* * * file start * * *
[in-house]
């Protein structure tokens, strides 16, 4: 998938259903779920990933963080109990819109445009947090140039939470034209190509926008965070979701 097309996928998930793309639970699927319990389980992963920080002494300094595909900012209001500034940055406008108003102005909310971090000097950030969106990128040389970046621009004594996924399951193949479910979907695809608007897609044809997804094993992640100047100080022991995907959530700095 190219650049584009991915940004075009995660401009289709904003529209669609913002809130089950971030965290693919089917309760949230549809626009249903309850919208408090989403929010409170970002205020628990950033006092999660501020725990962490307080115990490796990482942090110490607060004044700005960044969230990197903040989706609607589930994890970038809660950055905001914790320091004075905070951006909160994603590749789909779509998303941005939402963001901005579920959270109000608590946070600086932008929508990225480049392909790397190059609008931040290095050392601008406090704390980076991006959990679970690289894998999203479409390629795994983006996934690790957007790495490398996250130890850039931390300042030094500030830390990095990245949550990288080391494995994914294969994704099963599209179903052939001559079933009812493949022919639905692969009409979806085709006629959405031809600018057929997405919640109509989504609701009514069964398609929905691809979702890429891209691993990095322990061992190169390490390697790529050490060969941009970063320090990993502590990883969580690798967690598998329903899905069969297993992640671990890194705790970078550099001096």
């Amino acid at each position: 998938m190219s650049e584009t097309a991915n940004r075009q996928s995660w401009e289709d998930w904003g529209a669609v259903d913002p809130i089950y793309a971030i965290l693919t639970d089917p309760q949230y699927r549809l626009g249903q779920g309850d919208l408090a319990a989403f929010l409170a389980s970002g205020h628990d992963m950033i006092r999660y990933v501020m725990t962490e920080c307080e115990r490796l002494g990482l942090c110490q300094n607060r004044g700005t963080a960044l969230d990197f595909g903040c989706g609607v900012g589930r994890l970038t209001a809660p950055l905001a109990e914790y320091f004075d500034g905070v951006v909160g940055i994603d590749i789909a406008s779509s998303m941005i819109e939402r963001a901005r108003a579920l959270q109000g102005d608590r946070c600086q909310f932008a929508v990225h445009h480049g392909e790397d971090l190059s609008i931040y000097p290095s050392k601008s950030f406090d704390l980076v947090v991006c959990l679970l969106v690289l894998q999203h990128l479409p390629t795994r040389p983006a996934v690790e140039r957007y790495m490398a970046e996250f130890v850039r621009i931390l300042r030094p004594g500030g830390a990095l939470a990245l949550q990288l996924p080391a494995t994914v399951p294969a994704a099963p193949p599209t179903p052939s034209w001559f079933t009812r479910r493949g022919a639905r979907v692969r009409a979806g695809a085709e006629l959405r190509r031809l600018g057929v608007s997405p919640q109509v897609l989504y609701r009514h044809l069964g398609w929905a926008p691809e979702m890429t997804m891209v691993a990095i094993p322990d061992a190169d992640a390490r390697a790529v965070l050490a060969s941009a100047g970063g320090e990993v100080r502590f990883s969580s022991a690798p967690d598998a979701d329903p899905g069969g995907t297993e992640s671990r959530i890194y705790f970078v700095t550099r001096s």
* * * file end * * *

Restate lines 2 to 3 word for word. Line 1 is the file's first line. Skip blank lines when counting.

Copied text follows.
């Protein structure tokens, strides 16, 4: 998938259903779920990933963080109990819109445009947090140039939470034209190509926008965070979701 097309996928998930793309639970699927319990389980992963920080002494300094595909900012209001500034940055406008108003102005909310971090000097950030969106990128040389970046621009004594996924399951193949479910979907695809608007897609044809997804094993992640100047100080022991995907959530700095 190219650049584009991915940004075009995660401009289709904003529209669609913002809130089950971030965290693919089917309760949230549809626009249903309850919208408090989403929010409170970002205020628990950033006092999660501020725990962490307080115990490796990482942090110490607060004044700005960044969230990197903040989706609607589930994890970038809660950055905001914790320091004075905070951006909160994603590749789909779509998303941005939402963001901005579920959270109000608590946070600086932008929508990225480049392909790397190059609008931040290095050392601008406090704390980076991006959990679970690289894998999203479409390629795994983006996934690790957007790495490398996250130890850039931390300042030094500030830390990095990245949550990288080391494995994914294969994704099963599209179903052939001559079933009812493949022919639905692969009409979806085709006629959405031809600018057929997405919640109509989504609701009514069964398609929905691809979702890429891209691993990095322990061992190169390490390697790529050490060969941009970063320090990993502590990883969580690798967690598998329903899905069969297993992640671990890194705790970078550099001096």
């Amino acid at each position: 998938m190219s650049e584009t097309a991915n940004r075009q996928s995660w401009e289709d998930w904003g529209a669609v259903d913002p809130i089950y793309a971030i965290l693919t639970d089917p309760q949230y699927r549809l626009g249903q779920g309850d919208l408090a319990a989403f929010l409170a389980s970002g205020h628990d992963m950033i006092r999660y990933v501020m725990t962490e920080c307080e115990r490796l002494g990482l942090c110490q300094n607060r004044g700005t963080a960044l969230d990197f595909g903040c989706g609607v900012g589930r994890l970038t209001a809660p950055l905001a109990e914790y320091f004075d500034g905070v951006v909160g940055i994603d590749i789909a406008s779509s998303m941005i819109e939402r963001a901005r108003a579920l959270q109000g102005d608590r946070c600086q909310f932008a929508v990225h445009h480049g392909e790397d971090l190059s609008i931040y000097p290095s050392k601008s950030f406090d704390l980076v947090v991006c959990l679970l969106v690289l894998q999203h990128l479409p390629t795994r040389p983006a996934v690790e140039r957007y790495m490398a970046e996250f130890v850039r621009i931390l300042r030094p004594g500030g830390a990095l939470a990245l949550q990288l996924p080391a494995t994914v399951p294969a994704a099963p193949p599209t179903p052939s034209w001559f079933t009812r479910r493949g022919a639905r979907v692969r009409a979806g695809a085709e006629l959405r190509r031809l600018g057929v608007s997405p919640q109509v897609l989504y609701r009514h044809l069964g398609w929905a926008p691809e979702m890429t997804m891209v691993a990095i094993p322990d061992a190169d992640a390490r390697a790529v965070l050490a060969s941009a100047g970063g320090e990993v100080r502590f990883s969580s022991a690798p967690d598998a979701d329903p899905g069969g995907t297993e992640s671990r959530i890194y705790f970078v700095t550099r001096s």